Summary The European Parliament has approved two new regulations, the Digital Services Act and the Digital Markets Act, which aim to regulate online platforms and limit the power of dominant digital companies. The Digital Services Act updates the 20-year-old E-Commerce Directive and introduces new rules for online platforms, while the Digital Markets Act introduces a code of conduct for large digital companies and imposes stricter rules on central online platforms such as search engines and social media networks. Both acts were approved in 2022 and will come into effect in 2023 and 2024.
On November 16th, 2022, the Digital Service Act (DSA) came into force in the European Union, marking a significant step towards regulating the online world. The DSA updates the 20-year-old E-Commerce Directive and introduces a set of rules to govern the conduct of online platforms, including social media, marketplaces, and search engines. The act seeks to create a more transparent, predictable, and trustworthy online environment, while also ensuring the smooth functioning of the internal market for digital services.
The DSA introduces a range of new obligations for digital services, including a requirement for them to take measures to prevent the dissemination of illegal content on their platforms. Additionally, very large online platforms will have to comply with additional due diligence requirements to ensure that they are not facilitating the spread of harmful content. The act also seeks to promote online competition by ensuring that smaller players can compete on a level playing field.
In addition to the DSA, the EU has also introduced the Digital Markets Act (DMA), which complements competition law and aims to curb the power of dominant digital companies. The act imposes a code of conduct on large digital companies and imposes stricter rules on online platforms that hold a dominant position in the market. These platforms, such as search engines, social networks, and online marketplaces, will no longer be allowed to prioritize their own products and services over those of their competitors.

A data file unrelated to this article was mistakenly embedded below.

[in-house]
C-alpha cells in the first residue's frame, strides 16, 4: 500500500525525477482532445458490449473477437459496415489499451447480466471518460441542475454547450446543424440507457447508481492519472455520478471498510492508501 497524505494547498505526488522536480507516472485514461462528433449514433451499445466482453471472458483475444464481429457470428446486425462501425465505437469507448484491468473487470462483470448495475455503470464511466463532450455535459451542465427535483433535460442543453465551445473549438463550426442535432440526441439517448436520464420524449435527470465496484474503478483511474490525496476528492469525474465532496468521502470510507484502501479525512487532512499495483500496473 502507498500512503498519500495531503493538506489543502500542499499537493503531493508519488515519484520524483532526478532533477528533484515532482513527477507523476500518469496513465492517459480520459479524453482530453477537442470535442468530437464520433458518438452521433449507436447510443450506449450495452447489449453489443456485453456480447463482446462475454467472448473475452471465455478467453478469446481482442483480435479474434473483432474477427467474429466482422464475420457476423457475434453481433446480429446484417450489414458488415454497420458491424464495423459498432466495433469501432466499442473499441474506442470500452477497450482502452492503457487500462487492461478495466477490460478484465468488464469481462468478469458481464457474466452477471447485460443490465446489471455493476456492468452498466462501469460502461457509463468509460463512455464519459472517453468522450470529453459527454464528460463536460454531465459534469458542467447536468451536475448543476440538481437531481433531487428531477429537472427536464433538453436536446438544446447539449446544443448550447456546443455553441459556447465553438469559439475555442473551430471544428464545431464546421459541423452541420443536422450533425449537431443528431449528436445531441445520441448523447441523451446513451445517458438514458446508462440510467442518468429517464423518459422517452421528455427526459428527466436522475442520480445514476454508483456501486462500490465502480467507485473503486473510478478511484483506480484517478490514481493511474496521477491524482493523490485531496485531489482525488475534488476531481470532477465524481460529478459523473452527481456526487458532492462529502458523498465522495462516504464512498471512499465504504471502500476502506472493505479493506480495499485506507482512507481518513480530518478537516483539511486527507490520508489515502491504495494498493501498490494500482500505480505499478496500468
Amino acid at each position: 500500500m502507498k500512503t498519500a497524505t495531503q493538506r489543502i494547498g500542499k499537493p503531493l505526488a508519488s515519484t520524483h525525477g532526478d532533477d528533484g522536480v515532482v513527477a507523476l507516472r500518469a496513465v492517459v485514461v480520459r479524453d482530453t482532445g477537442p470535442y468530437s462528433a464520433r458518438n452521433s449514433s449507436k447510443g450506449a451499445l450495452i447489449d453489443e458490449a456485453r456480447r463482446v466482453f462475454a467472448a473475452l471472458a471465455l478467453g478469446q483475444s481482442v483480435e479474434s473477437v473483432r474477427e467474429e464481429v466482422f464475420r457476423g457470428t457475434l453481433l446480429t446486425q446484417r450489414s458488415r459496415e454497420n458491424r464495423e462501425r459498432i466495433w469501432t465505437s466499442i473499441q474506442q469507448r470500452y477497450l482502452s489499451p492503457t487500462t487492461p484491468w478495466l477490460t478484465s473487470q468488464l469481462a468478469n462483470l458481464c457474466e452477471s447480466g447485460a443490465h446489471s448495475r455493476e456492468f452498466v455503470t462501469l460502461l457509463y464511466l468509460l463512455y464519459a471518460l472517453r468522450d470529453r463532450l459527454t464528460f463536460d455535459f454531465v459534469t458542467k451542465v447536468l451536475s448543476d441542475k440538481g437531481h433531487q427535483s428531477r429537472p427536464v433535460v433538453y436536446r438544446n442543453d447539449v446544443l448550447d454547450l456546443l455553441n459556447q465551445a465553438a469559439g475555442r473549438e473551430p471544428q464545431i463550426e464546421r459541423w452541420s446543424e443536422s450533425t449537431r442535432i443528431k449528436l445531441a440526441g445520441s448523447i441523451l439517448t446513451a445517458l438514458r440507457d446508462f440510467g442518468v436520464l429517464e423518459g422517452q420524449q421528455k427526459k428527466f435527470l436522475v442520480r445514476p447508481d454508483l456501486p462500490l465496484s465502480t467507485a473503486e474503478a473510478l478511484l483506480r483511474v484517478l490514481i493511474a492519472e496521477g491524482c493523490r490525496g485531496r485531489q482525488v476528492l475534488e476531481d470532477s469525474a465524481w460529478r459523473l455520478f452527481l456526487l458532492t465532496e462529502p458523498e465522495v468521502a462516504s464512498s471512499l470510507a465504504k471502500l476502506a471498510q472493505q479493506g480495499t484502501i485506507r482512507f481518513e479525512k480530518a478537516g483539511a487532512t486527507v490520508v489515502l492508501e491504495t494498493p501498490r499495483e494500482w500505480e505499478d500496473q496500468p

The DMA aims to ensure that online competition is fair and open, and that digital platforms do not engage in anti-competitive practices. The act seeks to increase consumer choice by preventing dominant digital companies from using their power to limit the choices available to consumers. The DMA also introduces new rules on data access and interoperability, which will make it easier for new players to enter the market and compete with established incumbents.
The DSA and DMA represent a significant step towards creating a more level playing field for digital companies in the EU. The acts seek to promote competition, protect consumers, and ensure that digital platforms operate in a transparent and trustworthy manner. They also aim to tackle issues such as illegal content, hate speech, and disinformation online, which have become increasingly prevalent in recent years.
While the introduction of these acts is a positive step, there are concerns that they could stifle innovation and creativity. Some digital companies have expressed concern that the rules will be too strict and could prevent them from launching new products and services. Others have argued that the rules are not strict enough and that they do not go far enough to address issues such as privacy and data protection.
Despite these concerns, the introduction of the DSA and DMA represents a significant step towards creating a more transparent and trustworthy online environment. The acts will help to promote competition and protect consumers, while also ensuring that digital platforms operate in a fair and open manner. As the digital world continues to evolve and grow, it is essential that the EU remains vigilant in regulating this space, and the DSA and DMA represent an important step towards achieving this goal.